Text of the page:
REVIEW

Netflix's The Sleep Over is a gentle family romp that will appeal to as many as possible

The Sleep Over (PG, 101 minutes)

3 stars

The new Netflix family action film The Sleep Over is the kind of harmless romp families could view together, a little mild violence and grown-up innuendo aside.

As two children and their best friends follow the trail of their kidnapped parents through a long Boston night, everybody learns something new about each other.

Left to right: Karla Souza as Jay, Ken Marino as Ron, Sadie Stanley as Clancy, Malin Akerman as Margot, Lucas Jaye as Lewis, Maxwell Simkins as Kevin, Joe Manganiello as Leo. Picture: Netflix

Left to right: Karla Souza as Jay, Ken Marino as Ron, Sadie Stanley as Clancy, Malin Akerman as Margot, Lucas Jaye as Lewis, Maxwell Simkins as Kevin, Joe Manganiello as Leo. Picture: Netflix

Margot (Malin Ackerman) and Ron (Ken Marino) are fairly traditional parents to school-age children Clancy (Sadie Stanley), Kevin (Maxwell Simkins) and dog Angus.

Kevin is in trouble at school for telling fanciful tales about his parents, and his bullies have filmed him dancing in the school bathroom and posted it online where it has gone viral.

Clancy has her own series of troubles, beginning with her parents being boring, them not allowing her to have a phone, and them not considering her seriously about enrolling in a music school the will allow her talent as a cellist to flourish.

On the same night that Kevin has over-mothered school pal Lewis (Lucas Jaye) coming for a sleep over, intruders break in to the house and kidnap parents Margot and Ron. Clancy's best friend Mim (Cree Ciccino) has also crashed the house to break Clancy out and sneak off to a party at a boy's house, but instead the four kids end up on the trail of their missing parents.

Netflix seems to be trying to appeal to every possible audience with this film.

Their resourceful mother has left a series of clues that lead the kids into Boston city and eventually to a storage facility that houses secrets about their mother's past. Mum, you see, happens to be a former cat burglar in witness protection, all of which is news to dad Ron. Their kidnappers are some of Margot's old acquaintances who need her skills to perform a major heist, also roping in mum's old boyfriend Leo (Joe Manganiello).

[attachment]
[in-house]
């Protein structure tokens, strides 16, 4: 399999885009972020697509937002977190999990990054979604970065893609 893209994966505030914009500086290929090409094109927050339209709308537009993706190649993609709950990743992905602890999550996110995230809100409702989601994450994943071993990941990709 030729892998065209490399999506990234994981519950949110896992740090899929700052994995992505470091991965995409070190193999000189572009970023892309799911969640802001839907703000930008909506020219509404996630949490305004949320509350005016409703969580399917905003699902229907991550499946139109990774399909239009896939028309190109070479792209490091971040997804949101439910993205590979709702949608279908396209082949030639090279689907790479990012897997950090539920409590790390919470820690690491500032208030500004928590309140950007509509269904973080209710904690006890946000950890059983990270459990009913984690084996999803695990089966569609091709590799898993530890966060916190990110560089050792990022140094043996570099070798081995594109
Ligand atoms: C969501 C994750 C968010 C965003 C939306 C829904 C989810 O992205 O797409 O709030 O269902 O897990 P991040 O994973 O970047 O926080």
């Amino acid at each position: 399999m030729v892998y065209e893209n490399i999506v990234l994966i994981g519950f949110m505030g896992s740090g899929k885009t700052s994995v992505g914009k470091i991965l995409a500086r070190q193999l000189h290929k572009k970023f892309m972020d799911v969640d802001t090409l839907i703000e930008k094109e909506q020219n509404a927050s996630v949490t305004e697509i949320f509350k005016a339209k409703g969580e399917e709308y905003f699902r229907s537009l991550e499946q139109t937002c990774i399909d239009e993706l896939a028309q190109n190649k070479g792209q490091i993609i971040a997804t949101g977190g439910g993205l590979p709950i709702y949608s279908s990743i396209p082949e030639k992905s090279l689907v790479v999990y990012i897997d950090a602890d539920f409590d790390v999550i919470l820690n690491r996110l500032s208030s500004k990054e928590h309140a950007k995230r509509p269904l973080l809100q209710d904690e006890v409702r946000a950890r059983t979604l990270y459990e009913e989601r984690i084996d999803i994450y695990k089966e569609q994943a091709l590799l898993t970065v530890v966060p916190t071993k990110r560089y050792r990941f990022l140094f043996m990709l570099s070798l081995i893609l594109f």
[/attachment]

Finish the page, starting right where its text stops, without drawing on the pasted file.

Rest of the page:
Kidnappers, parents, boyfriends, kids and sleepover guests all collide at a reception where a pretty impressive set of crown jewels are on display.

Netflix seems to be trying to appeal to every possible audience with this film. The younger family members will enjoy the scatological humour, sight gags and general silliness, the pre-teens will identify with he misunderstood teen leads, while the grown-ups get to enjoy some big names familiar from their more adult work and writing that can be read on different levels.

The film's better comedy comes from pitting suave Joe Manganiello against Ken Marino, sharing snappy banter as the duel for the affections of the woman they both love.

Malin Ackerman has form as a superhero from Zack Snyder's Watchmen film, so feels believable once she drops the boring mum persona and throws on a sparkly dress, heels and dishes out the roundhouse kicks.

The four child-teen actors enjoying varying degrees of success, though the friends come off better. Though the overprotected and over-allergic kid trope is a little overdone, Lucas Jaye draws good laughs.

Cree Ciccino stands out as Clancy's too-adult-for-her-own-good pal. My niece has a friend just like Mim, precocious in away that terrifies all of the parents in her vicinity. Relatable.

Director Trish Sie began her career as a choreographer and has a handful of younger-skewing films to her credit, including one of the Step Up films and the most recent of the Pitch Perfect flicks. Consequently, there is some good work in the film's action scenes, though Sarah Rothschild's screenplay is fairly familiar.

For some of its audience, the jokes will be new jokes, the parents in peril and the kids save the day story will be new, and they'll look back fondly. Which is how fans of Spy Kids or Agent Cody Banks felt in 2001 and 2003, and it was how I felt in 1985 about The Goonies and in 1987 about Adventures in Babysitting. All of those films are in here, lovingly referenced, if I'm being kind.

This story Harmless romp with wide appeal first appeared on The Canberra Times.